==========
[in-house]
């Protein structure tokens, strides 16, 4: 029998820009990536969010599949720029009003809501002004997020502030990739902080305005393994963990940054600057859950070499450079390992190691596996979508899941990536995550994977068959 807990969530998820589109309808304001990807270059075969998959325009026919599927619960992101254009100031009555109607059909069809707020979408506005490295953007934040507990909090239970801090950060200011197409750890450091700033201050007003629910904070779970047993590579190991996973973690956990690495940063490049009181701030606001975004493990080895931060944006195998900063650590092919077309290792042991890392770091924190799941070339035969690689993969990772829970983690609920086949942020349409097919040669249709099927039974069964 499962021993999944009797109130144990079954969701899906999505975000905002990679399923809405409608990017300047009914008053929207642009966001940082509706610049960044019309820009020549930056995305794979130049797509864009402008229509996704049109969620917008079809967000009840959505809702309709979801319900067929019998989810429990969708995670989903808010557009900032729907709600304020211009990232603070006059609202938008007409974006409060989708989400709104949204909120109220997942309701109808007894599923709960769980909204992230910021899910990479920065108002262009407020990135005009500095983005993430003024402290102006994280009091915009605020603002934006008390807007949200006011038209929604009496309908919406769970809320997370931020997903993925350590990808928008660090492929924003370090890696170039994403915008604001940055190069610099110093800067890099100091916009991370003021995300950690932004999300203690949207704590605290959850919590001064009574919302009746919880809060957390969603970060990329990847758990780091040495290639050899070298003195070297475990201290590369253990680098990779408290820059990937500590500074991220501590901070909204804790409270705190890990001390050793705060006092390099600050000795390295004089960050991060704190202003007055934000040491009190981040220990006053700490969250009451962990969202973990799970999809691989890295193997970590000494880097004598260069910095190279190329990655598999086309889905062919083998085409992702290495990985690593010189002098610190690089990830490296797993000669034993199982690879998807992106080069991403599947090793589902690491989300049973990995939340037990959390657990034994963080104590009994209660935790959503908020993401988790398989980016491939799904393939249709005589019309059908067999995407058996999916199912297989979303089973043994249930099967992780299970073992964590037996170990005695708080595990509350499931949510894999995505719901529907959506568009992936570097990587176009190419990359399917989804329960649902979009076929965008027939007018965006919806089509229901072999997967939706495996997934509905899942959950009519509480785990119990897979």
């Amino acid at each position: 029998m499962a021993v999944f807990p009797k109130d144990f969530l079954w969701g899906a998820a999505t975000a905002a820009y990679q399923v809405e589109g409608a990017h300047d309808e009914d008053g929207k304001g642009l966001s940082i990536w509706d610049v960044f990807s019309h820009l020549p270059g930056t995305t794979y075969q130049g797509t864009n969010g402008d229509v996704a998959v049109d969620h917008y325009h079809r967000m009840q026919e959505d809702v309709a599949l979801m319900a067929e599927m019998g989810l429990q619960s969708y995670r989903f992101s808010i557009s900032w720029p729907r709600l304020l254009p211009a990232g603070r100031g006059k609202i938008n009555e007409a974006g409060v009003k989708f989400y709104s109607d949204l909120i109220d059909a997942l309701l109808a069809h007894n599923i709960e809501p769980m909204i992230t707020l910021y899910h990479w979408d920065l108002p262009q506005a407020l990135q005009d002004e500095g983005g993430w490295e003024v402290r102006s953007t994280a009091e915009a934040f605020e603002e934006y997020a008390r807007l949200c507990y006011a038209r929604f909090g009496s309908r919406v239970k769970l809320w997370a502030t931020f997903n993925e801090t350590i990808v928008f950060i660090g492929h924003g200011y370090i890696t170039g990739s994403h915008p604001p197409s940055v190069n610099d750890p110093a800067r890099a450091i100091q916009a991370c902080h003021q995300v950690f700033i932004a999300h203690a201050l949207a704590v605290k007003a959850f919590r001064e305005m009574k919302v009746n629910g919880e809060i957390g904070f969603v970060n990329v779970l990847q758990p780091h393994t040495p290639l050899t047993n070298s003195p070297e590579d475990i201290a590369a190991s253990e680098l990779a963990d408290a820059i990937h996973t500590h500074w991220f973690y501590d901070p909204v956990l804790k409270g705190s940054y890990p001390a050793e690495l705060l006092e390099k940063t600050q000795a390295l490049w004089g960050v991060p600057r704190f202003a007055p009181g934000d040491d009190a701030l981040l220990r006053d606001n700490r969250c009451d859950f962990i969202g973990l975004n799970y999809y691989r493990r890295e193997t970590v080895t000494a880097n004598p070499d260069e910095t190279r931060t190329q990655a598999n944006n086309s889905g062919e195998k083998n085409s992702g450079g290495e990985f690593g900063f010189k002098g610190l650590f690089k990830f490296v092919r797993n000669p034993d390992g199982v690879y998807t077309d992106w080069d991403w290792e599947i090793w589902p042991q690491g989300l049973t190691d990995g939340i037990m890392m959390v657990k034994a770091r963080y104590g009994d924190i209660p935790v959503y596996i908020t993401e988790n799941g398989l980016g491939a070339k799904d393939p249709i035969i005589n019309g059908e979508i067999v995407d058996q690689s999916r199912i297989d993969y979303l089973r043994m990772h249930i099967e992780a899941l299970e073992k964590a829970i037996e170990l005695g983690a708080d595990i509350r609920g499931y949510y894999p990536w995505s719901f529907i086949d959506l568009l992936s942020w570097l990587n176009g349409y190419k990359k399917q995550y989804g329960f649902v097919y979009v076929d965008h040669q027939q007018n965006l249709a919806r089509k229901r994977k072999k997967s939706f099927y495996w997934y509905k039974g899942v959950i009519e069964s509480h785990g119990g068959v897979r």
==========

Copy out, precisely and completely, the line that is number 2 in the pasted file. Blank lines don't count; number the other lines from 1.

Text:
């Protein structure tokens, strides 16, 4: 029998820009990536969010599949720029009003809501002004997020502030990739902080305005393994963990940054600057859950070499450079390992190691596996979508899941990536995550994977068959 807990969530998820589109309808304001990807270059075969998959325009026919599927619960992101254009100031009555109607059909069809707020979408506005490295953007934040507990909090239970801090950060200011197409750890450091700033201050007003629910904070779970047993590579190991996973973690956990690495940063490049009181701030606001975004493990080895931060944006195998900063650590092919077309290792042991890392770091924190799941070339035969690689993969990772829970983690609920086949942020349409097919040669249709099927039974069964 499962021993999944009797109130144990079954969701899906999505975000905002990679399923809405409608990017300047009914008053929207642009966001940082509706610049960044019309820009020549930056995305794979130049797509864009402008229509996704049109969620917008079809967000009840959505809702309709979801319900067929019998989810429990969708995670989903808010557009900032729907709600304020211009990232603070006059609202938008007409974006409060989708989400709104949204909120109220997942309701109808007894599923709960769980909204992230910021899910990479920065108002262009407020990135005009500095983005993430003024402290102006994280009091915009605020603002934006008390807007949200006011038209929604009496309908919406769970809320997370931020997903993925350590990808928008660090492929924003370090890696170039994403915008604001940055190069610099110093800067890099100091916009991370003021995300950690932004999300203690949207704590605290959850919590001064009574919302009746919880809060957390969603970060990329990847758990780091040495290639050899070298003195070297475990201290590369253990680098990779408290820059990937500590500074991220501590901070909204804790409270705190890990001390050793705060006092390099600050000795390295004089960050991060704190202003007055934000040491009190981040220990006053700490969250009451962990969202973990799970999809691989890295193997970590000494880097004598260069910095190279190329990655598999086309889905062919083998085409992702290495990985690593010189002098610190690089990830490296797993000669034993199982690879998807992106080069991403599947090793589902690491989300049973990995939340037990959390657990034994963080104590009994209660935790959503908020993401988790398989980016491939799904393939249709005589019309059908067999995407058996999916199912297989979303089973043994249930099967992780299970073992964590037996170990005695708080595990509350499931949510894999995505719901529907959506568009992936570097990587176009190419990359399917989804329960649902979009076929965008027939007018965006919806089509229901072999997967939706495996997934509905899942959950009519509480785990119990897979």